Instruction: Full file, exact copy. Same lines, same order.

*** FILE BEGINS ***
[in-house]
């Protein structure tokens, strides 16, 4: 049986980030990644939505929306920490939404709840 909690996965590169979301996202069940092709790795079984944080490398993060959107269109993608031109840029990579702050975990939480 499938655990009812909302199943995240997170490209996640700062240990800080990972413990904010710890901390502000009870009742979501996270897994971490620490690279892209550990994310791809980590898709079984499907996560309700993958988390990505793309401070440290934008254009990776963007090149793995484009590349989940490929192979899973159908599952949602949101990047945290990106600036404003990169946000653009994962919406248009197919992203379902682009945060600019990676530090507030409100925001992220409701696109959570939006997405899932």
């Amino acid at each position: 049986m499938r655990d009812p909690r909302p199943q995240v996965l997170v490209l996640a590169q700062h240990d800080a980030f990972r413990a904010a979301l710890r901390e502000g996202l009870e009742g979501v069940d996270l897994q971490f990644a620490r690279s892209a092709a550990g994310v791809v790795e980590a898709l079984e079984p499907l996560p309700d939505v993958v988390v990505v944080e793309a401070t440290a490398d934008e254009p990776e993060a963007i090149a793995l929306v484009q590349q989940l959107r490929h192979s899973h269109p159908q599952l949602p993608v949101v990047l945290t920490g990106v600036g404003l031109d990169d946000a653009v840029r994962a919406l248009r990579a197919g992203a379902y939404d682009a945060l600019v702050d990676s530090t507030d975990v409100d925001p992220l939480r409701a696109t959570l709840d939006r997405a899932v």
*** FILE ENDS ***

[in-house]
């Protein structure tokens, strides 16, 4: 049986980030990644939505929306920490939404709840 909690996965590169979301996202069940092709790795079984944080490398993060959107269109993608031109840029990579702050975990939480 499938655990009812909302199943995240997170490209996640700062240990800080990972413990904010710890901390502000009870009742979501996270897994971490620490690279892209550990994310791809980590898709079984499907996560309700993958988390990505793309401070440290934008254009990776963007090149793995484009590349989940490929192979899973159908599952949602949101990047945290990106600036404003990169946000653009994962919406248009197919992203379902682009945060600019990676530090507030409100925001992220409701696109959570939006997405899932």
């Amino acid at each position: 049986m499938r655990d009812p909690r909302p199943q995240v996965l997170v490209l996640a590169q700062h240990d800080a980030f990972r413990a904010a979301l710890r901390e502000g996202l009870e009742g979501v069940d996270l897994q971490f990644a620490r690279s892209a092709a550990g994310v791809v790795e980590a898709l079984e079984p499907l996560p309700d939505v993958v988390v990505v944080e793309a401070t440290a490398d934008e254009p990776e993060a963007i090149a793995l929306v484009q590349q989940l959107r490929h192979s899973h269109p159908q599952l949602p993608v949101v990047l945290t920490g990106v600036g404003l031109d990169d946000a653009v840029r994962a919406l248009r990579a197919g992203a379902y939404d682009a945060l600019v702050d990676s530090t507030d975990v409100d925001p992220l939480r409701a696109t959570l709840d939006r997405a899932v």